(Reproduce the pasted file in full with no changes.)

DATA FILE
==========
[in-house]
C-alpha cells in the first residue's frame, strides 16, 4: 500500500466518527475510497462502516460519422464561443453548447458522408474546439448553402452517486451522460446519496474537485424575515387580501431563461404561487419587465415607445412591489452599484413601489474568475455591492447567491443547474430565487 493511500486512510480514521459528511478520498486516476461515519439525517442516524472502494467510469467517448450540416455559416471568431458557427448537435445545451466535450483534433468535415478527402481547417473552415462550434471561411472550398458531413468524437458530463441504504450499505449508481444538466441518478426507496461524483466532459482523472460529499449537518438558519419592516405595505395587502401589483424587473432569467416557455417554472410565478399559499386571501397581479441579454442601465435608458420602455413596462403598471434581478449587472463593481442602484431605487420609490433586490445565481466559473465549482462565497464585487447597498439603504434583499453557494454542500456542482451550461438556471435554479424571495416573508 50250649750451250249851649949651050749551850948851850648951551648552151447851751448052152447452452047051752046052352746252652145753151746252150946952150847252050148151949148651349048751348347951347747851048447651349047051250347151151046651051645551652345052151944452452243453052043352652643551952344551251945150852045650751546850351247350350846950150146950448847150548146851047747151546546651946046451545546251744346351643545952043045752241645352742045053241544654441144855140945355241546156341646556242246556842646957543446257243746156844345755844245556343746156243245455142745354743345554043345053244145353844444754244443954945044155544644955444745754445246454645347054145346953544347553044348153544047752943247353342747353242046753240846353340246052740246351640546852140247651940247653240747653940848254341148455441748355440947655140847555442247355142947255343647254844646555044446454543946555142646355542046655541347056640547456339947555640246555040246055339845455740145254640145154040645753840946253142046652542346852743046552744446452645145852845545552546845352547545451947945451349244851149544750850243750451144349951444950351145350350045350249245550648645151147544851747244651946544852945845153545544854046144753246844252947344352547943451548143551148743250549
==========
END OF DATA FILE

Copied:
[in-house]
C-alpha cells in the first residue's frame, strides 16, 4: 500500500466518527475510497462502516460519422464561443453548447458522408474546439448553402452517486451522460446519496474537485424575515387580501431563461404561487419587465415607445412591489452599484413601489474568475455591492447567491443547474430565487 493511500486512510480514521459528511478520498486516476461515519439525517442516524472502494467510469467517448450540416455559416471568431458557427448537435445545451466535450483534433468535415478527402481547417473552415462550434471561411472550398458531413468524437458530463441504504450499505449508481444538466441518478426507496461524483466532459482523472460529499449537518438558519419592516405595505395587502401589483424587473432569467416557455417554472410565478399559499386571501397581479441579454442601465435608458420602455413596462403598471434581478449587472463593481442602484431605487420609490433586490445565481466559473465549482462565497464585487447597498439603504434583499453557494454542500456542482451550461438556471435554479424571495416573508 50250649750451250249851649949651050749551850948851850648951551648552151447851751448052152447452452047051752046052352746252652145753151746252150946952150847252050148151949148651349048751348347951347747851048447651349047051250347151151046651051645551652345052151944452452243453052043352652643551952344551251945150852045650751546850351247350350846950150146950448847150548146851047747151546546651946046451545546251744346351643545952043045752241645352742045053241544654441144855140945355241546156341646556242246556842646957543446257243746156844345755844245556343746156243245455142745354743345554043345053244145353844444754244443954945044155544644955444745754445246454645347054145346953544347553044348153544047752943247353342747353242046753240846353340246052740246351640546852140247651940247653240747653940848254341148455441748355440947655140847555442247355142947255343647254844646555044446454543946555142646355542046655541347056640547456339947555640246555040246055339845455740145254640145154040645753840946253142046652542346852743046552744446452645145852845545552546845352547545451947945451349244851149544750850243750451144349951444950351145350350045350249245550648645151147544851747244651946544852945845153545544854046144753246844252947344352547943451548143551148743250549